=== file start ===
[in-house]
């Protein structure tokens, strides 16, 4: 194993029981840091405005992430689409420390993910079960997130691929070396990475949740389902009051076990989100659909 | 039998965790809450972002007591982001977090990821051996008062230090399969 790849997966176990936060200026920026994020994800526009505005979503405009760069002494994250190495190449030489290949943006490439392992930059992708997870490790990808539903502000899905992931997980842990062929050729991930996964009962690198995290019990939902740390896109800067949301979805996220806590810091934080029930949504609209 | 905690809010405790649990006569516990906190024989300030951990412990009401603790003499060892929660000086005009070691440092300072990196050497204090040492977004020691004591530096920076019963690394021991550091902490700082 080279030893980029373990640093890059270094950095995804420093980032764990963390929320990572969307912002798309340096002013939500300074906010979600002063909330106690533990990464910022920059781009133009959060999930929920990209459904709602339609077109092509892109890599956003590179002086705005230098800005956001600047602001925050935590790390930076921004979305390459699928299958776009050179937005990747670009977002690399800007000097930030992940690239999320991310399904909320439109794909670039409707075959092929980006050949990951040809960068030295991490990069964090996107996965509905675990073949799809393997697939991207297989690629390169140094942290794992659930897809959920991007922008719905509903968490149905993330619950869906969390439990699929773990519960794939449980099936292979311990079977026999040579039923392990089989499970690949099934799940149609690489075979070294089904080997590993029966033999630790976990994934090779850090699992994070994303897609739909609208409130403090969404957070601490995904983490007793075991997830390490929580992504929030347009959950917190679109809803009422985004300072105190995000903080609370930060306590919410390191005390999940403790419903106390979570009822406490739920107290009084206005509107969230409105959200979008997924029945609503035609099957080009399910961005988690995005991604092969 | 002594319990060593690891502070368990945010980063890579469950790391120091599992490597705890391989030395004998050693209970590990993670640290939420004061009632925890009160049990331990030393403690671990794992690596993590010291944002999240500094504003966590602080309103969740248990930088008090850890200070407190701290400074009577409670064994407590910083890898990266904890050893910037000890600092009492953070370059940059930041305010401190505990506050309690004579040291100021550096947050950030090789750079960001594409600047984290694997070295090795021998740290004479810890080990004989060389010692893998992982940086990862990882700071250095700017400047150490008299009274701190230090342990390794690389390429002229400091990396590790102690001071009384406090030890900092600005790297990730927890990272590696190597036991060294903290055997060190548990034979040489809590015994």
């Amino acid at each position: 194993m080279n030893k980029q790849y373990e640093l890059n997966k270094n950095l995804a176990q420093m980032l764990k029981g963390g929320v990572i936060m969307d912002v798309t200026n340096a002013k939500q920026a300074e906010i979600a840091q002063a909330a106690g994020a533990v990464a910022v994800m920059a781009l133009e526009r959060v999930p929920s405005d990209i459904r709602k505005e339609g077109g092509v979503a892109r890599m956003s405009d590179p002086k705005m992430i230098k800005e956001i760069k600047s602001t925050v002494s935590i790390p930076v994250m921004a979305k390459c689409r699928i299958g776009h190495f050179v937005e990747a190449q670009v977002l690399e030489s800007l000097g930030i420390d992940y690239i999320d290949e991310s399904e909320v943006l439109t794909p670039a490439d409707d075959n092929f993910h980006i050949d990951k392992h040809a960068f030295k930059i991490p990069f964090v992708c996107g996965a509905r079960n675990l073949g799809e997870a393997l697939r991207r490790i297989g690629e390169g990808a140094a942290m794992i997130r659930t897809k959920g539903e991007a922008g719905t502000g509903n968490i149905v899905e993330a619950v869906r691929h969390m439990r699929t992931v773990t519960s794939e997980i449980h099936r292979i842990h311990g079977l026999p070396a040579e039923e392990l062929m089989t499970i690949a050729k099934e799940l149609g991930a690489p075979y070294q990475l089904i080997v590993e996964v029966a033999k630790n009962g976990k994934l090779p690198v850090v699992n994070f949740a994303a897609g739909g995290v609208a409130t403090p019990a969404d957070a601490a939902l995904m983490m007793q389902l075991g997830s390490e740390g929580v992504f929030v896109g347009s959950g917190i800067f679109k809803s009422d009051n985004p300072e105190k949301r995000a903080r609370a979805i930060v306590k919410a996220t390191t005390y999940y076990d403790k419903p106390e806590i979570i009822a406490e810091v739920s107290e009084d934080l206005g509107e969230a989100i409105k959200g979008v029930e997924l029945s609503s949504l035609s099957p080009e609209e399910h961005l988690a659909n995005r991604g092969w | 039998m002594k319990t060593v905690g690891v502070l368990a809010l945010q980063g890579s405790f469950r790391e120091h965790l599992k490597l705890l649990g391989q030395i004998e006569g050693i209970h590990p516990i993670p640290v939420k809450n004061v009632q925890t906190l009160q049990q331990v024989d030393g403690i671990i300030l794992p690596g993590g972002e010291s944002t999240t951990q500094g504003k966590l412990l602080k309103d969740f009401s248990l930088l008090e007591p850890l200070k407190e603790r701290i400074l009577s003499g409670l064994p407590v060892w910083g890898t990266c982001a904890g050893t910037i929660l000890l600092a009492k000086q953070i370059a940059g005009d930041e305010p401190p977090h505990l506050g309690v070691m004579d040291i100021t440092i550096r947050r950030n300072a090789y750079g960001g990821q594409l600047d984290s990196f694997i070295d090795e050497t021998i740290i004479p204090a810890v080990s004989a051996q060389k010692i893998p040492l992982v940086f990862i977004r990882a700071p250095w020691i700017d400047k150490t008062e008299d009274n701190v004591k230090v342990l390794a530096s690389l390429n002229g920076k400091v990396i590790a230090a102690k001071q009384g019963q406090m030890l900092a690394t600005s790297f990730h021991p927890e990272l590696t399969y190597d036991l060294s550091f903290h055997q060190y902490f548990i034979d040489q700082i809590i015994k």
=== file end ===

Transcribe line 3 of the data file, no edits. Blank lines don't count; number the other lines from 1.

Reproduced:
């Amino acid at each position: 194993m080279n030893k980029q790849y373990e640093l890059n997966k270094n950095l995804a176990q420093m980032l764990k029981g963390g929320v990572i936060m969307d912002v798309t200026n340096a002013k939500q920026a300074e906010i979600a840091q002063a909330a106690g994020a533990v990464a910022v994800m920059a781009l133009e526009r959060v999930p929920s405005d990209i459904r709602k505005e339609g077109g092509v979503a892109r890599m956003s405009d590179p002086k705005m992430i230098k800005e956001i760069k600047s602001t925050v002494s935590i790390p930076v994250m921004a979305k390459c689409r699928i299958g776009h190495f050179v937005e990747a190449q670009v977002l690399e030489s800007l000097g930030i420390d992940y690239i999320d290949e991310s399904e909320v943006l439109t794909p670039a490439d409707d075959n092929f993910h980006i050949d990951k392992h040809a960068f030295k930059i991490p990069f964090v992708c996107g996965a509905r079960n675990l073949g799809e997870a393997l697939r991207r490790i297989g690629e390169g990808a140094a942290m794992i997130r659930t897809k959920g539903e991007a922008g719905t502000g509903n968490i149905v899905e993330a619950v869906r691929h969390m439990r699929t992931v773990t519960s794939e997980i449980h099936r292979i842990h311990g079977l026999p070396a040579e039923e392990l062929m089989t499970i690949a050729k099934e799940l149609g991930a690489p075979y070294q990475l089904i080997v590993e996964v029966a033999k630790n009962g976990k994934l090779p690198v850090v699992n994070f949740a994303a897609g739909g995290v609208a409130t403090p019990a969404d957070a601490a939902l995904m983490m007793q389902l075991g997830s390490e740390g929580v992504f929030v896109g347009s959950g917190i800067f679109k809803s009422d009051n985004p300072e105190k949301r995000a903080r609370a979805i930060v306590k919410a996220t390191t005390y999940y076990d403790k419903p106390e806590i979570i009822a406490e810091v739920s107290e009084d934080l206005g509107e969230a989100i409105k959200g979008v029930e997924l029945s609503s949504l035609s099957p080009e609209e399910h961005l988690a659909n995005r991604g092969w | 039998m002594k319990t060593v905690g690891v502070l368990a809010l945010q980063g890579s405790f469950r790391e120091h965790l599992k490597l705890l649990g391989q030395i004998e006569g050693i209970h590990p516990i993670p640290v939420k809450n004061v009632q925890t906190l009160q049990q331990v024989d030393g403690i671990i300030l794992p690596g993590g972002e010291s944002t999240t951990q500094g504003k966590l412990l602080k309103d969740f009401s248990l930088l008090e007591p850890l200070k407190e603790r701290i400074l009577s003499g409670l064994p407590v060892w910083g890898t990266c982001a904890g050893t910037i929660l000890l600092a009492k000086q953070i370059a940059g005009d930041e305010p401190p977090h505990l506050g309690v070691m004579d040291i100021t440092i550096r947050r950030n300072a090789y750079g960001g990821q594409l600047d984290s990196f694997i070295d090795e050497t021998i740290i004479p204090a810890v080990s004989a051996q060389k010692i893998p040492l992982v940086f990862i977004r990882a700071p250095w020691i700017d400047k150490t008062e008299d009274n701190v004591k230090v342990l390794a530096s690389l390429n002229g920076k400091v990396i590790a230090a102690k001071q009384g019963q406090m030890l900092a690394t600005s790297f990730h021991p927890e990272l590696t399969y190597d036991l060294s550091f903290h055997q060190y902490f548990i034979d040489q700082i809590i015994k």